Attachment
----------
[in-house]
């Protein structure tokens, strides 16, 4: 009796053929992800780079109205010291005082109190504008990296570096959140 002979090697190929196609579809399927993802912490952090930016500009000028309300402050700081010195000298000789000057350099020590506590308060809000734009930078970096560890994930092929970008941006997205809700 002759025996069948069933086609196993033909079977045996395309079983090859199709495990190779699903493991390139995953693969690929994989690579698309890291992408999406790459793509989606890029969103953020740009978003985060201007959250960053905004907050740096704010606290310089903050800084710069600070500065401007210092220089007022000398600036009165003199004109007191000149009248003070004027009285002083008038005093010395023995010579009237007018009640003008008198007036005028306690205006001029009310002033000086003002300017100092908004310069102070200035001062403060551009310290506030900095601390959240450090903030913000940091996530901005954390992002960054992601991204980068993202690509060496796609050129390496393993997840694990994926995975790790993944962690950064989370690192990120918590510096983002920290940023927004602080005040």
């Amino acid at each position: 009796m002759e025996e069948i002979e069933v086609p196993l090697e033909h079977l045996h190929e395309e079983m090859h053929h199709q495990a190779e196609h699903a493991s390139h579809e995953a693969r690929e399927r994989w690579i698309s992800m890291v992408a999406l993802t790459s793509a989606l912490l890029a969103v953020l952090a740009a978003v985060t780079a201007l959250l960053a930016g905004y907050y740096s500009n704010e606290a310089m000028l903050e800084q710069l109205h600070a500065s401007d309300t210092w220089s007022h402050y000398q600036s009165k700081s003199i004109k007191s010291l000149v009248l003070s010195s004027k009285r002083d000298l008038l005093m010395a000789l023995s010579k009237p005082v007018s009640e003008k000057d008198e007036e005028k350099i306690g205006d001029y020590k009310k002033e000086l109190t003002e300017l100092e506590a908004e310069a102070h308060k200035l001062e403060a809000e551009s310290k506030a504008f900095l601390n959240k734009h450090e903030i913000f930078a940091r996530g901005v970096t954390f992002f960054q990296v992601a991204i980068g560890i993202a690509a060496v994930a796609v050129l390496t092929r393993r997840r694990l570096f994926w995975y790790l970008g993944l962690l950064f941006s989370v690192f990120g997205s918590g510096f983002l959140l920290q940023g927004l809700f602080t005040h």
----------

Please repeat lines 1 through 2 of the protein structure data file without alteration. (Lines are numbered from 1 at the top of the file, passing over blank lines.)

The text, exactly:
[in-house]
């Protein structure tokens, strides 16, 4: 009796053929992800780079109205010291005082109190504008990296570096959140 002979090697190929196609579809399927993802912490952090930016500009000028309300402050700081010195000298000789000057350099020590506590308060809000734009930078970096560890994930092929970008941006997205809700 002759025996069948069933086609196993033909079977045996395309079983090859199709495990190779699903493991390139995953693969690929994989690579698309890291992408999406790459793509989606890029969103953020740009978003985060201007959250960053905004907050740096704010606290310089903050800084710069600070500065401007210092220089007022000398600036009165003199004109007191000149009248003070004027009285002083008038005093010395023995010579009237007018009640003008008198007036005028306690205006001029009310002033000086003002300017100092908004310069102070200035001062403060551009310290506030900095601390959240450090903030913000940091996530901005954390992002960054992601991204980068993202690509060496796609050129390496393993997840694990994926995975790790993944962690950064989370690192990120918590510096983002920290940023927004602080005040």